Re: Antenna "loading"

Greg Troxel

"Michael McEwen mcewenk5osa@... [4sqrp]" <4sqrp@...>

I am a major electro-dummy...please the elementary question...when reading
a recent QST review, reference was made to the difference in SWR meter
readings based on 25 and 100 Ohm antenna resistance. My MFJ analyzer does
indeed measure resistance in addition to SWR, but I am not sure where it
all fits together. The internet articles I have found are too advanced for
Almost everything in our world is based on the assumption that 50 ohms
is the impedance of transmitters, meters, coax, and antennas. (This
becomes not true when people use open wire line, or 4:1 ununs, etc.)

With a normal radio, an SWR meter, 50 ohm coax, and a 50 ohm resistor at
the end, one should see a 1:1 SWR since the load is matched to the coax
and there should be no reflections. (A key point is that a 50 ohm
resistor while having perfect SWR is a bad antenna.)

A 25 ohm resistor and a 100 ohm resistor should each result in a 2:1
SWR. So in testing an SWR meter, a reasonably easy test is to use good
resistors (that are not inductive or capacitive at the test frequency).
It's common in reviews to measure resistors with both a really good (and
usually expensive) instruement, often lab gear from
HP/Agilent/Keysight/Tektronix etc., and with the device being reviewed;
the point is to check the device being reviewed.

To make an antenna work, it needs to radiate rather than being a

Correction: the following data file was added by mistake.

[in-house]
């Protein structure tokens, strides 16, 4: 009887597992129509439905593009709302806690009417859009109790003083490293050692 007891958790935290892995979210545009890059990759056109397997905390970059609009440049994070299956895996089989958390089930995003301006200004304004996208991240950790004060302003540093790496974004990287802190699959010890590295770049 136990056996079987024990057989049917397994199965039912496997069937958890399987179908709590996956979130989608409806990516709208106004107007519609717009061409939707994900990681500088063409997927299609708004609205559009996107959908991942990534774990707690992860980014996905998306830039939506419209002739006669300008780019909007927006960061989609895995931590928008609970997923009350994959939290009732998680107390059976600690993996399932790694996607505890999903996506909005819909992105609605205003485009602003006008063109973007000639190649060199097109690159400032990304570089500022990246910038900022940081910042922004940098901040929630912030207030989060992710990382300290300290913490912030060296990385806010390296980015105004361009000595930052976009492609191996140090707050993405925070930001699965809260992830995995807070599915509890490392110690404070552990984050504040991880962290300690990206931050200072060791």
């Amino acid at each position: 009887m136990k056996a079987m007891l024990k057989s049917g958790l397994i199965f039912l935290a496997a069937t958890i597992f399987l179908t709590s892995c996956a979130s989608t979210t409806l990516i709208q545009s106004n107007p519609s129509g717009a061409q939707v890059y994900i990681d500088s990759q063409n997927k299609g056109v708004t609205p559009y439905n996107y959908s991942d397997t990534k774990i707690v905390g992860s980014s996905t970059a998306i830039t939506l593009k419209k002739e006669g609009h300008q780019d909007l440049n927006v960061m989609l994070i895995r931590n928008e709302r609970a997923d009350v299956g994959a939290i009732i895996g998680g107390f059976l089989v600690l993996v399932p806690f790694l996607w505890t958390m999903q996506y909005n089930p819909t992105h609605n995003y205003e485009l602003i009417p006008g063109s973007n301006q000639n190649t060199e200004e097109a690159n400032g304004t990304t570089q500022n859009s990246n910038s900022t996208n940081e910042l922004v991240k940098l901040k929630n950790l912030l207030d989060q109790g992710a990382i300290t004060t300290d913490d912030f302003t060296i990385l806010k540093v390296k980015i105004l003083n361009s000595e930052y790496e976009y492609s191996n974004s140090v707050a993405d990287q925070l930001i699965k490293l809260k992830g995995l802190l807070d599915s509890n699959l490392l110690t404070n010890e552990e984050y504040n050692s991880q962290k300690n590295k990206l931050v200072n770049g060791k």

resistor, and you need to couple energy into it efficiently. A dipole
has a nominal radiation resistance of around 72 ohms, even though it's
just wire that has a DC resistance of near zero. So hooking that to 50
ohm cable will result in a decently low SWR (1.3-1.4ish) which will
enable good power transfer.

An actual dipole with other things around it, rather than an ideal
dipole in free space, may have a lower SWR. I have a 40/30/20/17 fan
dipole in my attic and on 40 the SWR is almost 1:1. But surely it's
coupling to other things.

Generally antennas that are full size (dipoles, quarterwave verticals)
will have reasonable radiation resistance and be fairly easy to couple
power into. It's making antennas that are smaller than natural size
work that gets tricky.

An antenna with a radiation resistance of 25 or 100 should accept the
same amount of power from 50 ohm coax. The reason it matters is that
you can use transformers or tuners at the base (4:1 unun is common on a
43' vertical) and there you need to know what it is to try to match it.

Here's an example of a plot of a real antenna from Field Day:

It shows the resistance not quite getting to 50 and an SWR dip. For
actual use this is "wicked good" as we say in the 1st call district.
The plot is made with a SARK 110 that measures resistance as well as
SWR; perhaps the device whose review you are asking about.

73 de n1dam

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